Isle of Wight Council deputy leader Cllr Steve Stubbings, councillor for Ventnor West, said: "The council’s priority remains the safety of residents in the area and helping them to remove possessions from their homes while access remains. This is a distressing time for the residents and the council has been providing, and will continue to provide, whatever support it can.

"With the ground still moving, it is too soon for us to make an assessment on the future of the road at this stage, this will be considered by technical experts when the ground has stabilised in the future."

The site remains extremely dangerous and members of the public are reminded to stay away from the area for their own safety.


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Displaying the last 10 of 19 comments - Show All Comments

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by alan naylor

19th February 2014, at 22:52:37

Water down those open fissers I fear the worst in my prayers

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by alan naylor

19th February 2014, at 22:52:35

Water down those open fissers I fear the worst in my prayers

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by David Blackford

19th February 2014, at 12:57:50

Sadly I think Mother Nature has decided

by IWCP Online

19th February 2014, at 08:56:37

Hi Lee. Media and the public have been asked not to go to the affected area "due to safety concerns because of movement in the area." As far as we are aware, there is no other reason, however we will continue to monitor the situation. Thanks, Ross (Web Editor)

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by Laura Smith

19th February 2014, at 08:55:51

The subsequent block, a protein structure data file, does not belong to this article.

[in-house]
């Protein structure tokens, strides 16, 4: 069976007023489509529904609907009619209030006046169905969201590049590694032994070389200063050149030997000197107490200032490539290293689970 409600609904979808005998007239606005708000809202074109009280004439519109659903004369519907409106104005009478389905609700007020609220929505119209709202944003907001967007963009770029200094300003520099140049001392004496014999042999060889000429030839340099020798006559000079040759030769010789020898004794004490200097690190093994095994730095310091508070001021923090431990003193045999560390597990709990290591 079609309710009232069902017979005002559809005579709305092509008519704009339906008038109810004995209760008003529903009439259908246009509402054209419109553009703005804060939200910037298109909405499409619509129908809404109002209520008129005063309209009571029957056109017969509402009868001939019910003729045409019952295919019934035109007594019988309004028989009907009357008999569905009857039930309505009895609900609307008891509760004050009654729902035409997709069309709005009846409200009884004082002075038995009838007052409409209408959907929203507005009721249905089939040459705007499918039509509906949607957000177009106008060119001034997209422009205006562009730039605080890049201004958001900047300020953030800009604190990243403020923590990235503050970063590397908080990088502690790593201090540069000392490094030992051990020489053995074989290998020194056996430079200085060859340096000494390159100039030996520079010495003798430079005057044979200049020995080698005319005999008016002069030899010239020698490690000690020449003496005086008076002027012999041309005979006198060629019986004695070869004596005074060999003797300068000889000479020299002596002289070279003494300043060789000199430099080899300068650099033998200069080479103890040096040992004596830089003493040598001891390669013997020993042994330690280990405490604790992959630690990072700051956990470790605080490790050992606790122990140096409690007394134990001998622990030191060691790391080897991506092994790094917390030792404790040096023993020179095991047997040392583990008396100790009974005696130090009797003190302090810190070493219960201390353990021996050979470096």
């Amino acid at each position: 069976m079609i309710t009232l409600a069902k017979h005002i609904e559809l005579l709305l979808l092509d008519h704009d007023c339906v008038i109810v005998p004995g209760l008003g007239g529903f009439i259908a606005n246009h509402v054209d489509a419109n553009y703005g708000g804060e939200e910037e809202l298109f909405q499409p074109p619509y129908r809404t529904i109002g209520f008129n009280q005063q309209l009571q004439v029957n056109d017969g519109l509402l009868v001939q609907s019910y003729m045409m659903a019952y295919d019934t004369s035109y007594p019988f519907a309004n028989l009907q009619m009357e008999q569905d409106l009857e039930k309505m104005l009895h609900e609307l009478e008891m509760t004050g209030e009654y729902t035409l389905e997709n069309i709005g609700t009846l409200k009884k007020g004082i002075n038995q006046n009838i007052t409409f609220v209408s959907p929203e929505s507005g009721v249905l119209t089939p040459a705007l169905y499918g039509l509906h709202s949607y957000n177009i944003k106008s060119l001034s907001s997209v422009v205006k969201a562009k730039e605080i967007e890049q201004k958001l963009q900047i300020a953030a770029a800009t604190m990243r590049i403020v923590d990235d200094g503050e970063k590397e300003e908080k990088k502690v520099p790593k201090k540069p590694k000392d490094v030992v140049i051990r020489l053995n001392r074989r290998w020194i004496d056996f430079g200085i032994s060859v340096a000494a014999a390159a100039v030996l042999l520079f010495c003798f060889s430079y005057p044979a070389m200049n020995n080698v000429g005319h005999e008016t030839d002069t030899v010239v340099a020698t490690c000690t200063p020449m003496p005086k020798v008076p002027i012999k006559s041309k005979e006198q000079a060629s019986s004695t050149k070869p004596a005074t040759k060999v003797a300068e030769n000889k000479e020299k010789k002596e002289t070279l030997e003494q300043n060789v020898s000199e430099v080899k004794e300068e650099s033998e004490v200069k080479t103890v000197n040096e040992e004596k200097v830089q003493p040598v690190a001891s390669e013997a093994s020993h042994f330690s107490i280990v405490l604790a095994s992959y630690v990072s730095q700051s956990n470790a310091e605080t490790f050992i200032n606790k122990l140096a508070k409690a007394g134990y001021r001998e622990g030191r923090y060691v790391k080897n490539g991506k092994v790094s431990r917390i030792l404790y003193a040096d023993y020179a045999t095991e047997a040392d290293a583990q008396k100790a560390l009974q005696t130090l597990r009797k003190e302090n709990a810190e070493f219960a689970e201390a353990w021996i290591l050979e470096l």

Why the heavy army presence? Because the Government want to be seen as doing something for those areas effected by the storms, we are not the only area. Read or listen to the bigger island news.
And as for not letting press in........REALLY?! Would you want to go in there knowing the risk? I'm sure the people still living there don't want to be there but don't have much choice.

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by Nick Peters

19th February 2014, at 08:27:08

@jack. catatonia is a bit left field....?
@lee. its a landslip. they can be unpredictable, especially ones of that size. best keep off, especially the media who love to take a few risks to get a story.

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by David Blackford

19th February 2014, at 07:52:57

I say again - Do not risk lives - including media - and Armed Service personnel

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by James McAdder

19th February 2014, at 07:21:20

I imagine the media are kept out because they may get themselves into difficulty and require rescuing, putting more lives in danger. They will also get in the way and require someone with them. All distracting from the real work of saving people and their posessions.

I also imagine the people affected won't want the press sniffing around.

On another issue, reported by the BBC, some of those affected have been told by their insurers that their insurance will be invalidated if they leave their homes. Disgusting if true!

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by Baz Taylor

19th February 2014, at 00:37:42

Crikey! Jack hasn't called anyone "DUDE"!!!!

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by Jack Woodford

18th February 2014, at 21:10:27

With the greatest of resect to Island media people, exactly what dangers would they be used to? Paper cuts, catatonia?
And you aren't suggesting there's a conspiracy are you? Talk about making a drama out of a crisis.

Any views or opinions presented in the comments above are solely those of the author and do not represent those of the Isle of Wight County Press.